This is Leo (middle). He’s a weiner dog that likes to eat my dad’s pepper plants. I wasn’t there when Leo first tried my dad’s peppers, but my sister said Dad was even angrier than the time we flooded the house ( a story for another time). My dad, the Pepper Lover, loves his peppers (belonging to the genus, Capsium). He likes them really hot but still enjoyable enough to eat. Usually he buys imported peppers from India or Mexico because he can never find any ones here in the US that are hot enough.
Pepper Lover has been growing his own peppers ever since 2009. This changed happened when he returned home from visiting his family in Vietnam. He had a transfer flight in Seoul, Korea and decided to get some food at a restaurant. My dad saw these two plants they had on their counter; they had purple, white, orange, and red peppers in the shapes of hearts and some flowers growing at the top. He thought they were so beautiful. Being a Pepper Lover, he asked the waitress if those peppers were hot and spicy, and if they were, could he try one. He ate the pepper with his meal, became immediately addicted, and asked the owner of the restaurant if he could have some peppers to take home with him.
Bringing two peppers home, my dad spent days researching how to preserve the seeds since because was December. He found out that as long as he dried out the seeds well and kept them somewhere dark, he could keep his beloved pepper seeds forever. So he put his pepper seeds on top of our oven exhaust hood and almost forgot about them.
Scientifically, the reason why my dad could preserve seeds is because of seed dormancy. This is a state where a seed can go into hibernation mode, preserving its energy. Once the seed senses an optimal environment to grow in (enough moisture, light, and warmth) it will germinate and grow. Since my dad did not want the seeds to start growing, he dried them out (removal of moisture) and put them somewhere dark (removal of light).
Around the end of January, while we were cleaning the kitchen, my sisters and I found this bundle wrapped in multiple layers of paper towels, newspapers, and black construction paper. My dad happened to be passing by, saw it and started dancing gleefully because he had forgotten where he put the seeds. He shouted “MY PEPPERS!” and drove off to buy potting soil and pots for his future plants. He moved a giant table and put it in front of a door that received the most sunlight. Before planting the seeds, he put them in a wet paper towel for a couple of days to encourage them to wake up from hibernation.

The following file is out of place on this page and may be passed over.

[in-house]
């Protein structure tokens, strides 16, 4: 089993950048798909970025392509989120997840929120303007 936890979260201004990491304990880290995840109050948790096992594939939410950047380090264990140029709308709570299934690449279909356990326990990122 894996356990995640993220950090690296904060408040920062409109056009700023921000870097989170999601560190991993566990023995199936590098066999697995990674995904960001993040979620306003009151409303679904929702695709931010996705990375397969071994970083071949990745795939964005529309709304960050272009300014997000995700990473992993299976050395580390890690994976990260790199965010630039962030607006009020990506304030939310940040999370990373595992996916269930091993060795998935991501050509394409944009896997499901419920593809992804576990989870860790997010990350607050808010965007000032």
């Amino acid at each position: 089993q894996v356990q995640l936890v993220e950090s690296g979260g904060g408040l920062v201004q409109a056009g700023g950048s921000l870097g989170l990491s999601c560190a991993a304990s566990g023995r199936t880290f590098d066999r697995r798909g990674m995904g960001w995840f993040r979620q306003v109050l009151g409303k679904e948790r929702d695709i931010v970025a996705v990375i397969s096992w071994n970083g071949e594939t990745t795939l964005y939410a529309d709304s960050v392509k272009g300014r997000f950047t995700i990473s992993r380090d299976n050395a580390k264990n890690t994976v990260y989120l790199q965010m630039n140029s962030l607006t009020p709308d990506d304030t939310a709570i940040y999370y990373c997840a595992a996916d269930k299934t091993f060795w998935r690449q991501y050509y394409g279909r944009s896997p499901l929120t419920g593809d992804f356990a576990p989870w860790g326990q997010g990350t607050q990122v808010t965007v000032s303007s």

For two weeks, the Pepper Lover watered the seeds and coaxed them to germinate. When he finally saw the first couple of buds he shouted again, “MY PEPPERS!”. When the first leaves developed, they were purple in color. My dad was so surprised and thought he had the wrong plants or maybe there was something off with the soil. His worries were gone in a few weeks as the plants matured and more of the leaves turned green. Anthocyanin is the cause for this purple pigmentation in the leaves. Kind of acting like sunblock, young seedlings and leaves often are more purple in color than green to prevent sun damage when they are growing.
From the Pepper Lover’s general knowledge of peppers, he assumed it would take 4-5 months for the plant to start flowering and producing fruit (the peppers). So he starts his seeds indoors around January or February and in May, around the week of Mother’s Day he plants them in pots and takes them outside (he always jokes that’s how he remembers to get our mom something).
When the first pepper grew, it was purple and heart shaped. Curious, PepperLover ate it and said it tasted like cucumbers. He waited a couple days for the purple pepper to turn colors and it changed to white! This is the stage when the peppers start to smell fragrant and spicy, but to him they were very mild in spiciness. When the peppers turned yellow, my dad said it was becoming more spicy but not nearly as spicy as the first one he ate in Korea. After waiting for a couple of weeks since the first pepper appeared, the peppers turned red. When he bit into it, he shouted “MY PEPPERS!”. I think I saw him tear up a bit.
My dad originally grew pepper plants for the beauty and deliciousness of the fruit but now he’s starting to grow even more peppers for his customers and family members, as well as encouraging them to grow their own as well. He has customers every year who ask for seeds, gush to him how amazing the peppers are, which makes him blush and smile. Although pepper plants aren’t as beautiful as roses or as exotic like dragon fruits, they have their own place in my dad’s garden. My dad’s first real gardening experience was his pepper plants! So while he didn’t have a Ph.D in plant biology, he was able to grow what he loves. While he was overjoyed to finally eat his peppers, I think it was more meaningful to share his love of peppers, with others.
Brittany is 20 years old (aging fast) and is currently a student at the University of Pittsburgh. When not in school, she primarily lives with her family in Illinois.